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1. Exploratory Data Analysis
1.3. EDA Techniques
1.3.3. Graphical Techniques: Alphabetic

Probability Plot Correlation Coefficient Plot

Graphical Technique for Finding the Shape Parameter of a Distributional Family that Best Fits a Data Set
The probability plot correlation coefficient (PPCC) plot (Filliben 1975) is a graphical technique for identifying the shape parameter for a distributional family that best describes the data set. This technique is appropriate for families, such as the Weibull, that are defined by a single shape parameter and location and scale parameters, and it is not appropriate for distributions, such as the normal, that are defined only by location and scale parameters.

The PPCC plot is generated as follows. For a series of values for the shape parameter, the correlation coefficient is computed for the probability plot associated with a given value of the shape parameter. These correlation coefficients are plotted against their corresponding shape parameters. The maximum correlation coefficient corresponds to the optimal value of the shape parameter. For better precision, two iterations of the PPCC plot can be generated; the first is for finding the right neighborhood and the second is for fine tuning the estimate.

The PPCC plot is used first to find a good value of the shape parameter. The probability plot is then generated to find estimates of the location and scale parameters and in addition to provide a graphical assessment of the adequacy of the distributional fit.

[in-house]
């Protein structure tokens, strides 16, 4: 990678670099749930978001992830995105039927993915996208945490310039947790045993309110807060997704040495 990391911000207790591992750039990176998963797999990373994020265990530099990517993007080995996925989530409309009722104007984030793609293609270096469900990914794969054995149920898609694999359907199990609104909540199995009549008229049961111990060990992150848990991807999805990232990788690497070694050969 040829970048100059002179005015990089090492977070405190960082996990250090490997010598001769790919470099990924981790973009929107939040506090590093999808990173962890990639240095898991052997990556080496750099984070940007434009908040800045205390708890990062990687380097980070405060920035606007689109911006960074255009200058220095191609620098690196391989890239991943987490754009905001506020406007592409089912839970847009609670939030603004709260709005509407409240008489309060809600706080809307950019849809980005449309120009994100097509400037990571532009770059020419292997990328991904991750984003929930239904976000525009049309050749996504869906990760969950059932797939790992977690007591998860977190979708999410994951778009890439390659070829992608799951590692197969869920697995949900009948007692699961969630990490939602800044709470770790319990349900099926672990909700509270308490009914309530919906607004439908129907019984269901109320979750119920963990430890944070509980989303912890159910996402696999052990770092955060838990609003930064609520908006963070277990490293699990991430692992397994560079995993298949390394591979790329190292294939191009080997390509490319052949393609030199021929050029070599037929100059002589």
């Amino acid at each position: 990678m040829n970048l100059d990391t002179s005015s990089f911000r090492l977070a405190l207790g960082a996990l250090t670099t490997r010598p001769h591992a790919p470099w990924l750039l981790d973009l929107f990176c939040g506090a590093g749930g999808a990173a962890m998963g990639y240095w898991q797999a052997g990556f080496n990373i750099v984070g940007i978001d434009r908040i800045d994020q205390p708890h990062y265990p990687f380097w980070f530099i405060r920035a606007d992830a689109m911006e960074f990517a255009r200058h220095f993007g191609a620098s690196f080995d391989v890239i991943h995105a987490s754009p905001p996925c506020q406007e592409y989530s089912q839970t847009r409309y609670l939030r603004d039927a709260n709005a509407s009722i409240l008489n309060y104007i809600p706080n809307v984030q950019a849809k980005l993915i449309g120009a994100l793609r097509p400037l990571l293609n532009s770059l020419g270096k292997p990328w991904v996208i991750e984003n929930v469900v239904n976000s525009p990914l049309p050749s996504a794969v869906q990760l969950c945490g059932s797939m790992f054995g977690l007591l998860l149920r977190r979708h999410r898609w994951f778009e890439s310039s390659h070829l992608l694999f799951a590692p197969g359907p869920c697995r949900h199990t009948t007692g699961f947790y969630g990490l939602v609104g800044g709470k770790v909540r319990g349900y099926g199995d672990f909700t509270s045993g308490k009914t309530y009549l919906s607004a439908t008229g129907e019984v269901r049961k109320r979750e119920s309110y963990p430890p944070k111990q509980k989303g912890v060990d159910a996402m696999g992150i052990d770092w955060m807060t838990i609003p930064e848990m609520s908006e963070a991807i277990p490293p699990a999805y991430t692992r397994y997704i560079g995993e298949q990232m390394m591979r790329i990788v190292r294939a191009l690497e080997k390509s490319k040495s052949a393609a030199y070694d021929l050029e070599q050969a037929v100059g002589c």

Compare Distributions In addition to finding a good choice for estimating the shape parameter of a given distribution, the PPCC plot can be useful in deciding which distributional family is most appropriate. For example, given a set of reliabilty data, you might generate PPCC plots for a Weibull, lognormal, gamma, and inverse Gaussian distributions, and possibly others, on a single page. This one page would show the best value for the shape parameter for several distributions and would additionally indicate which of these distributional families provides the best fit (as measured by the maximum probability plot correlation coefficient). That is, if the maximum PPCC value for the Weibull is 0.99 and only 0.94 for the lognormal, then we could reasonably conclude that the Weibull family is the better choice.
Tukey-Lambda PPCC Plot for Symmetric Distributions The Tukey Lambda PPCC plot, with shape parameter λ, is particularly useful for symmetric distributions. It indicates whether a distribution is short or long tailed and it can further indicate several common distributions. Specifically,
  1. λ = -1: distribution is approximately Cauchy
  2. λ = 0: distribution is exactly logistic
  3. λ = 0.14: distribution is approximately normal
  4. λ = 0.5: distribution is U-shaped
  5. λ = 1: distribution is exactly uniform
If the Tukey Lambda PPCC plot gives a maximum value near 0.14, we can reasonably conclude that the normal distribution is a good model for the data. If the maximum value is less than 0.14, a long-tailed distribution such as the double exponential or logistic would be a better choice. If the maximum value is near -1, this implies the selection of very long-tailed distribution, such as the Cauchy. If the maximum value is greater than 0.14, this implies a short-tailed distribution such as the Beta or uniform.